BusinessBusiness RecoveryPwC administrators make 91 redundancies at Internacionale

PwC administrators make 91 redundancies at Internacionale

Administrators announce eight store closures in the 89-strong store portfolio

PWC ADMINISTRATORS will make nearly 100 staff redundant at women’s fashion retailer Internacionale UK ltd.

Bruce Cartwright, Lyn Vardy and Toby Underwood, all from PwC, were appointed joint administrators on 28 February.

At the time of the collapse the company operated about 89 stores and employed more than 1,000 staff.

However, the administrators have announced they will close eight stores this week, which will result in about 91 staff redundancies.

The store closures are: Gateshead, Telford, Bangor in Northern Ireland, Denton, Bradford, Maidstone, Mansfield and Crawley.

“Since appointment, the administrators of Internacionale have been assessing the viability of the company store portfolio. As a result of this ongoing review, the administrators have taken the difficult decision to close eight stores this week, which means that 91 staff working at these stores will be made redundant in due course,” said Cartwright.

The retailer has struggled in the last few years. It was borne out of the administration of its predecessor, Internacionale Retail limited, which entered administration on 12 July 2013. Prior to the administration of Internacionale Retail, the business employed about 1,500 staff.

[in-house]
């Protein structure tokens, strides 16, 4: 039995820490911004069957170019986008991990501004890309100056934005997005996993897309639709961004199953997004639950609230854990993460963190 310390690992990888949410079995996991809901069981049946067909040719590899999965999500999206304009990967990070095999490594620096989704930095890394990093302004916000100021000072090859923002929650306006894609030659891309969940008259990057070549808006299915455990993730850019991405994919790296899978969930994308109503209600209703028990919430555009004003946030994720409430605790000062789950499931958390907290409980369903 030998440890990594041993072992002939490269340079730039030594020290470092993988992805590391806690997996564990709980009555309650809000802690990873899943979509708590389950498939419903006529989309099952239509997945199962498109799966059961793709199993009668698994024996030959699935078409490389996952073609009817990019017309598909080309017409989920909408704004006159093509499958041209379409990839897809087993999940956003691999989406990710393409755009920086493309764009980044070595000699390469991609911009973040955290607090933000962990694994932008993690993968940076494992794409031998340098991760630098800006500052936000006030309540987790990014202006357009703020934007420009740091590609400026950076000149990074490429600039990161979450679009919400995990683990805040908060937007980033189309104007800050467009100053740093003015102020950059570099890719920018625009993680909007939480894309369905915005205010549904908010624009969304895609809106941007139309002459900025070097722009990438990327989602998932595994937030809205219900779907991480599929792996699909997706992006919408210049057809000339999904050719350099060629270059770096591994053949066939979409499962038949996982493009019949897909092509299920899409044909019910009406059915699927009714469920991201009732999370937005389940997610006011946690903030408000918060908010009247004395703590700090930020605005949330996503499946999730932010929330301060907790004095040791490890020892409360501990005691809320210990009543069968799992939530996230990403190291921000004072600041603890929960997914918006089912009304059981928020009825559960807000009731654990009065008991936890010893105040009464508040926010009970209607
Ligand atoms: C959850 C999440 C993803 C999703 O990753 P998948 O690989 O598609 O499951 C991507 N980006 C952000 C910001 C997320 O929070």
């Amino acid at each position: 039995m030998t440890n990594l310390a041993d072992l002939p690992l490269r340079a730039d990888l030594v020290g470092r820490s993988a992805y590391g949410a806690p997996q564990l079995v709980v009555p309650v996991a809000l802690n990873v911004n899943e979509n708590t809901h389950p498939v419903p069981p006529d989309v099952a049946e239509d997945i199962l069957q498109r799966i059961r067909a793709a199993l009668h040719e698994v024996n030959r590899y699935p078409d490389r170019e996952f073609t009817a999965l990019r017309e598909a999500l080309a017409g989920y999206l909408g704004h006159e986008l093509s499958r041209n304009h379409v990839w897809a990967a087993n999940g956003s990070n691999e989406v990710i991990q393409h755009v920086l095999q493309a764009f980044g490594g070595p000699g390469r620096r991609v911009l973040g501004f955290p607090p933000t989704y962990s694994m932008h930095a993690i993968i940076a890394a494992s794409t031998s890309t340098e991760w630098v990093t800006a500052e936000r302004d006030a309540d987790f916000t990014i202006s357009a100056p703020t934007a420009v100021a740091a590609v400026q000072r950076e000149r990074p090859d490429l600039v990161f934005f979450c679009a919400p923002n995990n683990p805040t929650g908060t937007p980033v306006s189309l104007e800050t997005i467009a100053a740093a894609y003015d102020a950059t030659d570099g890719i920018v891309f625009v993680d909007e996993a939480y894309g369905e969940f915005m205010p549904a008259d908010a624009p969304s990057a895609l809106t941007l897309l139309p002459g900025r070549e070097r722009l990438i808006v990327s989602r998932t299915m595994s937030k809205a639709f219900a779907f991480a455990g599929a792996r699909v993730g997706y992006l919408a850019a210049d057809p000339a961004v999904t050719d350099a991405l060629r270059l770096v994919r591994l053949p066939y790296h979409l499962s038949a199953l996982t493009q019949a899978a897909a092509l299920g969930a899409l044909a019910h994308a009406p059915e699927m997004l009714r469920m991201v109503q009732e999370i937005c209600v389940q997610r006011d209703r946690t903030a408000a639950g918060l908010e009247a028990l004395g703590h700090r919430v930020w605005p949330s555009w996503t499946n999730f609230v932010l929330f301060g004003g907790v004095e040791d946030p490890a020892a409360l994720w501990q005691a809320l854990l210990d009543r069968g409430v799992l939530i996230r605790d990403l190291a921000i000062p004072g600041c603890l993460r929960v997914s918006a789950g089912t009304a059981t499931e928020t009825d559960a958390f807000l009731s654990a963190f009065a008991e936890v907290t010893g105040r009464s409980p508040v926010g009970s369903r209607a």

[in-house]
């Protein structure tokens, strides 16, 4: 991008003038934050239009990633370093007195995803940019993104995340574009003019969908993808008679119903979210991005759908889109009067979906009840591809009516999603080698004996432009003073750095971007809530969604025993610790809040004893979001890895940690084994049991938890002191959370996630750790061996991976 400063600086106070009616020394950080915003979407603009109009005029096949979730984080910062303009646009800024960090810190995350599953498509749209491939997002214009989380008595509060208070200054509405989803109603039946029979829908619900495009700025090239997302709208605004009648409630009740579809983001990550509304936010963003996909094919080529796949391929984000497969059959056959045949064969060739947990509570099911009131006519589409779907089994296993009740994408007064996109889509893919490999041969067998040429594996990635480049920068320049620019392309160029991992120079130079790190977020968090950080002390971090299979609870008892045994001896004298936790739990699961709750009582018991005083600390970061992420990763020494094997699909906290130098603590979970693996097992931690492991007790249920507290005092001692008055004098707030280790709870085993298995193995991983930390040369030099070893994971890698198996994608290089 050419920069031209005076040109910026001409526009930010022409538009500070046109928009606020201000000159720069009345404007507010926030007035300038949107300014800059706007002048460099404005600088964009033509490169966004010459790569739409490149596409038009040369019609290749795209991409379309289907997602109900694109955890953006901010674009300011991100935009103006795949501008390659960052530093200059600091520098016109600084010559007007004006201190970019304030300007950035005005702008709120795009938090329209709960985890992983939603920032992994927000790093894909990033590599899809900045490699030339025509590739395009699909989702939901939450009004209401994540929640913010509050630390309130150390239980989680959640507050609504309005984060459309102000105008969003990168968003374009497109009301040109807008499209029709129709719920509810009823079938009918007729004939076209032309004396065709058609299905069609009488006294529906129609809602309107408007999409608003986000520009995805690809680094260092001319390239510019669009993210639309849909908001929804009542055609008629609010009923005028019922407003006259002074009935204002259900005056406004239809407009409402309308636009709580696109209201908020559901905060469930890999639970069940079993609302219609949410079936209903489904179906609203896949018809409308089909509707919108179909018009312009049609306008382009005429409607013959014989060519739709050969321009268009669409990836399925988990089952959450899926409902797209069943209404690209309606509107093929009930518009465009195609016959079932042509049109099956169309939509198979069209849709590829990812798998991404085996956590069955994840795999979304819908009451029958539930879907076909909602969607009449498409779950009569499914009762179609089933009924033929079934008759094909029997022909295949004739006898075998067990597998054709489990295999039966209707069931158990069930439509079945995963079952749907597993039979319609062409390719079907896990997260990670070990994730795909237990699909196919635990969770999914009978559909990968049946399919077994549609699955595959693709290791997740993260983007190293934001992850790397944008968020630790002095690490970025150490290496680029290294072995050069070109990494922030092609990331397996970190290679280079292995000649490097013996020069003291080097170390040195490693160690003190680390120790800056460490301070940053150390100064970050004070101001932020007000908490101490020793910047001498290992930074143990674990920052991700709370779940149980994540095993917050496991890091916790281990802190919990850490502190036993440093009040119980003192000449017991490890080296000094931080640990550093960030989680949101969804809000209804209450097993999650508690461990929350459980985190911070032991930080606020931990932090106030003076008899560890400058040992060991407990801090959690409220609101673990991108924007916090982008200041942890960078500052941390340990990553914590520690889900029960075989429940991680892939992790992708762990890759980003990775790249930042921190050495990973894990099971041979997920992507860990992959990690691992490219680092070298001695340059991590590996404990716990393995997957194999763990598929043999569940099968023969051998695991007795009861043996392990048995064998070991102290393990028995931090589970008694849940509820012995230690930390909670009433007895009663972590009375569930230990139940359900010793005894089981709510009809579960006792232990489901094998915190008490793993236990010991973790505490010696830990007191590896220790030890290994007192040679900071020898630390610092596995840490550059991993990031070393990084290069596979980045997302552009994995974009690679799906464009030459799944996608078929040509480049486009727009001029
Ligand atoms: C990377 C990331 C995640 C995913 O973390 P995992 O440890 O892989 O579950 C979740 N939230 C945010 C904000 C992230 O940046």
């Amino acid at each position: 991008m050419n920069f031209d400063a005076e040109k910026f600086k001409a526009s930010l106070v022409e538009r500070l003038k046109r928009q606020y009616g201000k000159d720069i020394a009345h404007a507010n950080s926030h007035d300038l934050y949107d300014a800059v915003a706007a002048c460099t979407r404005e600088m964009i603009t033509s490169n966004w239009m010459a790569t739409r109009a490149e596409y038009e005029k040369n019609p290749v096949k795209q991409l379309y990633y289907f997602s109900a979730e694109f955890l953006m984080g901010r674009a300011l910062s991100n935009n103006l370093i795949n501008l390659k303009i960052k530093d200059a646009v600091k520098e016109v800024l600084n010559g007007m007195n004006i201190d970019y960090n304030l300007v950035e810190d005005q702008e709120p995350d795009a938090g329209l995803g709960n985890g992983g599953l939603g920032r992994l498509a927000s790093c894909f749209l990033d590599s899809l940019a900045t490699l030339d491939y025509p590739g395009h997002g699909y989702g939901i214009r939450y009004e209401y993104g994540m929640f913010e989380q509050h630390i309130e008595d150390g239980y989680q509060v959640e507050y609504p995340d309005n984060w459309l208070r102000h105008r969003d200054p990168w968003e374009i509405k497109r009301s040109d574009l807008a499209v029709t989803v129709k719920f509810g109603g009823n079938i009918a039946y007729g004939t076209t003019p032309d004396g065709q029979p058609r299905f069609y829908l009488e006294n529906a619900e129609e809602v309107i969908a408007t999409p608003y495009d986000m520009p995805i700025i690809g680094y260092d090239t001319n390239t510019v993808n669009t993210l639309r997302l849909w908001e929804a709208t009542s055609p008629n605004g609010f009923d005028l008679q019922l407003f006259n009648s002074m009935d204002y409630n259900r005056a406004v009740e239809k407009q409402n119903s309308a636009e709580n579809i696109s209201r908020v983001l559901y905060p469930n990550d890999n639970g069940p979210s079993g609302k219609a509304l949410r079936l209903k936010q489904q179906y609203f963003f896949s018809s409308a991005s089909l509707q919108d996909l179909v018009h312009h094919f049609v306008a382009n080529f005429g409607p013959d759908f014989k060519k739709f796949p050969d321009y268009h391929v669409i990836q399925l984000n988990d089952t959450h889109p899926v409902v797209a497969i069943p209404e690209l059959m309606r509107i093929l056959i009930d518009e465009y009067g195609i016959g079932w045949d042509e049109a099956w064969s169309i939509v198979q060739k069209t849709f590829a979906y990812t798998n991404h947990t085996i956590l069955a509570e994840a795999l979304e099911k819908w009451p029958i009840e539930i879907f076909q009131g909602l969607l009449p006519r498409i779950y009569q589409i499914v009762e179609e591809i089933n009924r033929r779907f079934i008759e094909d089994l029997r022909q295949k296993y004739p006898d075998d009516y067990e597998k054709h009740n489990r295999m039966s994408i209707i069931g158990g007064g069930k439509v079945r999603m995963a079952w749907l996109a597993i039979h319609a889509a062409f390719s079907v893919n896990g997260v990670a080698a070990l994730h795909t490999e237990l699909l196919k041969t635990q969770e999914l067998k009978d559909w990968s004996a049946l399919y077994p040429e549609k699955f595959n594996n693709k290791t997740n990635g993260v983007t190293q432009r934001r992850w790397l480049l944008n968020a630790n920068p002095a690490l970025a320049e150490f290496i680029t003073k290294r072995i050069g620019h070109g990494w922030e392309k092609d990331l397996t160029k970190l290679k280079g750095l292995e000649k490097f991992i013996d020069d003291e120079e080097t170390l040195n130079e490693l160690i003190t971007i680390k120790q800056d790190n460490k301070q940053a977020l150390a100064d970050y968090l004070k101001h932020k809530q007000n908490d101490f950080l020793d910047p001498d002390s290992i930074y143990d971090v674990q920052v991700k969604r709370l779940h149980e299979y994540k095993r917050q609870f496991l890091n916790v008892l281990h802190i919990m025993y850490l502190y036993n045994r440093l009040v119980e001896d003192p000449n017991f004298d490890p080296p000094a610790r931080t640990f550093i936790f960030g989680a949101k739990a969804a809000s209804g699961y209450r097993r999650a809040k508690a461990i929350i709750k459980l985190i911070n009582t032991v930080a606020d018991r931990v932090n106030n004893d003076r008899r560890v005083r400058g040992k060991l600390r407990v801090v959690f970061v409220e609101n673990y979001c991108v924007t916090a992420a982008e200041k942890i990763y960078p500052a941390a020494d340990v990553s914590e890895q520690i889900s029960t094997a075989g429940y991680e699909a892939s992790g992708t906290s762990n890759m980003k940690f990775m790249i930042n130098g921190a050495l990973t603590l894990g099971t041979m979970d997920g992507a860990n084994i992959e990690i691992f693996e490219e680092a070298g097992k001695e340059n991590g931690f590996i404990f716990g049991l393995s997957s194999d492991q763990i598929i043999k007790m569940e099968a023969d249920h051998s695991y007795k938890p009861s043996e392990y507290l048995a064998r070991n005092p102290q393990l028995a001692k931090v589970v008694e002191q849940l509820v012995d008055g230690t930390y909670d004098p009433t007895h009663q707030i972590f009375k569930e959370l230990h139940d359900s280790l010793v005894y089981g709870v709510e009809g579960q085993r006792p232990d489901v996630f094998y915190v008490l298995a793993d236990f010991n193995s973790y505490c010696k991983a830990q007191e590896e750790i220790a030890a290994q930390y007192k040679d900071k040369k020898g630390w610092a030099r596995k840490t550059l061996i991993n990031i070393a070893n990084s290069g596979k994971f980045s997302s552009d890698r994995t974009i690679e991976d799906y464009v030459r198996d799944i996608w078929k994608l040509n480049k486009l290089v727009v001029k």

EY administrators, Thomas Jack and Samuel Woodward, sold Internacionale Retail to the original shareholders via a pre-pack administration. At the time of the pre-pack the administrators said that all 114 stores and 1,550 staff were saved. 

Earlier this year, the owners engaged advisers to produce a turnaround and contingency plan which was intended to secure financial support for the business until late March. As part of that cost-cutting and reorganisation, 90 redundancies were made, mostly in the business’ head office.

When the company collapsed earlier this year the administrators said that poor trading, increasing credit pressure, particularly from rating agencies, and landlords led the shareholders to decide that they could no longer support the business. A statement said they had taken the decision to “wind down” the business through administration.

When appointed the administrators said that they welcomed any offers for the store portfolio and intended the trade the business in order to sell as much of the retail stock as possible.

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